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Azores #96L fails to complete transition into a Sub-Tropical Storm. Elsewhere, weak low pressure in Caribbean may linger into next week.
Days since last H. Landfall - US: Any 42 (Nate) , Major: 60 (Maria) Florida - Any: 70 (Irma) Major: 70 (Irma)
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Archives >> 2010 Forecast Lounge

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weathernet
Storm Tracker


Reged: Sat
Posts: 296
Loc: Elsewhere 80.30N 50.63E
Long Range Pattern
      #89989 - Thu Oct 28 2010 07:49 PM

O.K., I just had to take a peak, I mean if this were August and we were looking at 3 invests, not to mention the unbelievable wave about to come off Africa ( ok, so I'm kidding about Africa....); that and the fact that a potentially developing storm is quickly approaching the Windward Islands. Well, just to keep things real......... nothing really approaches the Windwards from the east all that quickly - in late Oct./Nov! Nonetheless, and for perhaps the last time for this Hurricane Season, I thought that it might just be prudent to take a look, just in case.......

Well, back to reality here. As much as the 240 hr. GFS shows a strong wedge of ridging appears to be nudged into the Bahamas, Dominican Republic and E. Cuba, the upper Westerlies have certainly appeared to have retreated to the north. That said, one massive sized cutoff low is well south under the flow and nearly all the way to the N. Gulf coast. Though lifting out and ridging to appear to be building in, the Euro show a different scenario. The Euro 240 hr. from 12Z today depicts quite a deep negatively tilted trough from New England SSW all the way to the N. Gulf Coast. No doubt strong SW flow aloft ahead of this pattern, unless any storm in the Caribbean were so far to the south and practically drifting along. This too however does lift out. Ultimate conclusion? Same story, different day. Timing is everything, and how often do we really have an accurate alliance of long term modeling? Add to the pot the reality that it is nearly November and seldom do things move fast in the tropics ( if ever ) during November.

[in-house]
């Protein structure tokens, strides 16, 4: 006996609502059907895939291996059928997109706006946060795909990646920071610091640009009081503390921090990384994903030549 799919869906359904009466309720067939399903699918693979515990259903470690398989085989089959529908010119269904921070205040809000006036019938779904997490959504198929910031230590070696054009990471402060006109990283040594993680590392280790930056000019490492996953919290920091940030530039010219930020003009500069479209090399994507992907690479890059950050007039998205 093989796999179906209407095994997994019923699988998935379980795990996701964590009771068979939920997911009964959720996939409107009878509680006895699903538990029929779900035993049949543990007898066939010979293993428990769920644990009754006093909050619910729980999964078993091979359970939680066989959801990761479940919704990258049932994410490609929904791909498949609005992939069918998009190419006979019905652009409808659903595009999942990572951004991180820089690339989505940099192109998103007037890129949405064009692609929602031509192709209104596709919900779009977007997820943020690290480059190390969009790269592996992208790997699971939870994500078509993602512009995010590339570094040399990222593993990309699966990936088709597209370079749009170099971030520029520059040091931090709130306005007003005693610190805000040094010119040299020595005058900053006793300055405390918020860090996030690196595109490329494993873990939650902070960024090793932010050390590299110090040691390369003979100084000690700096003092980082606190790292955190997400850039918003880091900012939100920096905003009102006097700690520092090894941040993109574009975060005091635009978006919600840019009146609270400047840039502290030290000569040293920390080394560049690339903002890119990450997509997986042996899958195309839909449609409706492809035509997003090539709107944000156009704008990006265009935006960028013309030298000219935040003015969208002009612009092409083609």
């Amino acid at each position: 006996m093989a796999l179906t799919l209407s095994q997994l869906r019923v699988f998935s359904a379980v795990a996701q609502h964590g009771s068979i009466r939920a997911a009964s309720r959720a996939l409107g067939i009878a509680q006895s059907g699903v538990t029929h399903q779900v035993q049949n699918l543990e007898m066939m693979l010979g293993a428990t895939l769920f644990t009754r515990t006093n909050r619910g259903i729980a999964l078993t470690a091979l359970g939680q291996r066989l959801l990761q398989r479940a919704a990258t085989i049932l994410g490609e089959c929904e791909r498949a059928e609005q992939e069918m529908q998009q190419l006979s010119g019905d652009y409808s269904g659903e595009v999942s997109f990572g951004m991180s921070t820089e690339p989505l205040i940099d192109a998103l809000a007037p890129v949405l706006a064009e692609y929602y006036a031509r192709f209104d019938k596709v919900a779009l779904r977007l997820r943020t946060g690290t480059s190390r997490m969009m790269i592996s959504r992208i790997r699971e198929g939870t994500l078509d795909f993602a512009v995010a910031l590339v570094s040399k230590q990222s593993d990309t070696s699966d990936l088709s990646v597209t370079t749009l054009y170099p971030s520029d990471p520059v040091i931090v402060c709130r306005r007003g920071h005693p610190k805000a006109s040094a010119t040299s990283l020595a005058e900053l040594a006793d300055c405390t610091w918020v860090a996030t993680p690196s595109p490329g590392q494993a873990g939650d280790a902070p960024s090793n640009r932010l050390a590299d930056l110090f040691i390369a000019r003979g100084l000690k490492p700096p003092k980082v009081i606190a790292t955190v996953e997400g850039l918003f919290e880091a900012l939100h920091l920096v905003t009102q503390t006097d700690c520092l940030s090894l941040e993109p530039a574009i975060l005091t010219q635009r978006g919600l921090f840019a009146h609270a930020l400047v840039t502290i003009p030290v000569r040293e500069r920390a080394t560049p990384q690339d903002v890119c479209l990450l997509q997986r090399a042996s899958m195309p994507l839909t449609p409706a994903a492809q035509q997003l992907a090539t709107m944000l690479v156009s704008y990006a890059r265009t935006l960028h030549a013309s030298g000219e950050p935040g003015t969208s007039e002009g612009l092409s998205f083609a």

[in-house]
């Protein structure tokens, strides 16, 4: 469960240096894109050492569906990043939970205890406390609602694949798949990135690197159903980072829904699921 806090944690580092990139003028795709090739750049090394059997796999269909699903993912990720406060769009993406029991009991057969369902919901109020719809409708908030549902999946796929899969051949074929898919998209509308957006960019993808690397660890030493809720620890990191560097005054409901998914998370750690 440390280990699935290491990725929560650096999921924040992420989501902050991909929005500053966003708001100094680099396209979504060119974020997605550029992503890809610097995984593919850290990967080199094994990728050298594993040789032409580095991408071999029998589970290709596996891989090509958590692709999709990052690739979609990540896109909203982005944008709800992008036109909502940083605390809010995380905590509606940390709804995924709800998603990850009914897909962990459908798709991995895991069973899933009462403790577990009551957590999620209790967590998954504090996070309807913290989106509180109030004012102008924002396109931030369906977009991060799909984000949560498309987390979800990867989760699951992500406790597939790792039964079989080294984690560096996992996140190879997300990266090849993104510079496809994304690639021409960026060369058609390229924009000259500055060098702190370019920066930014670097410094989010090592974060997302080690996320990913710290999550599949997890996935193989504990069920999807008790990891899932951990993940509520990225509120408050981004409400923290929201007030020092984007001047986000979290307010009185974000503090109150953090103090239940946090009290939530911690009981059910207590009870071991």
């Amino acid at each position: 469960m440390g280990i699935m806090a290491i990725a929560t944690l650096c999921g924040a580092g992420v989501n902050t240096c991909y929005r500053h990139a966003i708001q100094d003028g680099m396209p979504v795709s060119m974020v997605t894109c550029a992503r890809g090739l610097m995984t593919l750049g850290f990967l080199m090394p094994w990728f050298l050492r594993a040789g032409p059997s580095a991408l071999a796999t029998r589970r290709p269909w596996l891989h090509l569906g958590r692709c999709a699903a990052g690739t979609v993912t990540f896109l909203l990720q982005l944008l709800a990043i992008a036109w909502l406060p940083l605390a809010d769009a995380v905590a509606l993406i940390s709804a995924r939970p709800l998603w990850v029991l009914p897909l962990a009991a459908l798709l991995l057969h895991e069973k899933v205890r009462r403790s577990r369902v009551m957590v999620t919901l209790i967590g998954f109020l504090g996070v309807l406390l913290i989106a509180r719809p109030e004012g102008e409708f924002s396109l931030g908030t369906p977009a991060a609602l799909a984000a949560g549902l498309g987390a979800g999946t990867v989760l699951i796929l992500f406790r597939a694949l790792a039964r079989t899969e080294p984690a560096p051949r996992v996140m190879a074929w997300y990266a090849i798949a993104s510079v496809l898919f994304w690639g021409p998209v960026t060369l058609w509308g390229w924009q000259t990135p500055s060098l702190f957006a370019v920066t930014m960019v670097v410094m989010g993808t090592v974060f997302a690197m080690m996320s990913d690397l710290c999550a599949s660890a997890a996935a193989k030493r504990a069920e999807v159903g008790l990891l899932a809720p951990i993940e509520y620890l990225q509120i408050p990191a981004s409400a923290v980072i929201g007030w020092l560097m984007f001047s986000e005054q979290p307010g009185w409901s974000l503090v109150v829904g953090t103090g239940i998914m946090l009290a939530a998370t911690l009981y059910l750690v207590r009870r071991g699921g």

So, no "pearls of wisdom" here. I've got nothin'.


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berrywr
Weather Analyst


Reged: Fri
Posts: 387
Loc: Opelika, AL 32.71N 85.23W
Re: Long Range Pattern [Re: weathernet]
      #90019 - Fri Oct 29 2010 11:26 PM

Obvious I have a little time to kill this evening.....personally I will look at the extended ranges if other forecasters whose expertise is looking at these extended ranges and have continuity; that is day to day and run to run continuity and are eyeballing and discussing it on their end. If you're doing this on your own and you have expertise in this area, by all means! Realistically anything from zero to 120 hours is very, very good. Beyond 120 hours you have to figure out where all the players are now, where they're going to be and at 240 hours that's plain hard. As an analyst I look at everything and that takes time; usually a solid 3 to 4 hours from a cold turkey start. If I'm watching a system that is expected to develop then continuity comes more quickly and all we mets are doing is comparing what "now" was "then" and today what "now" is "now". Confused? Don't be, it's a headache for us too.

--------------------
Sincerely,

Bill Berry

"Survived Trigonometry and Calculus I"


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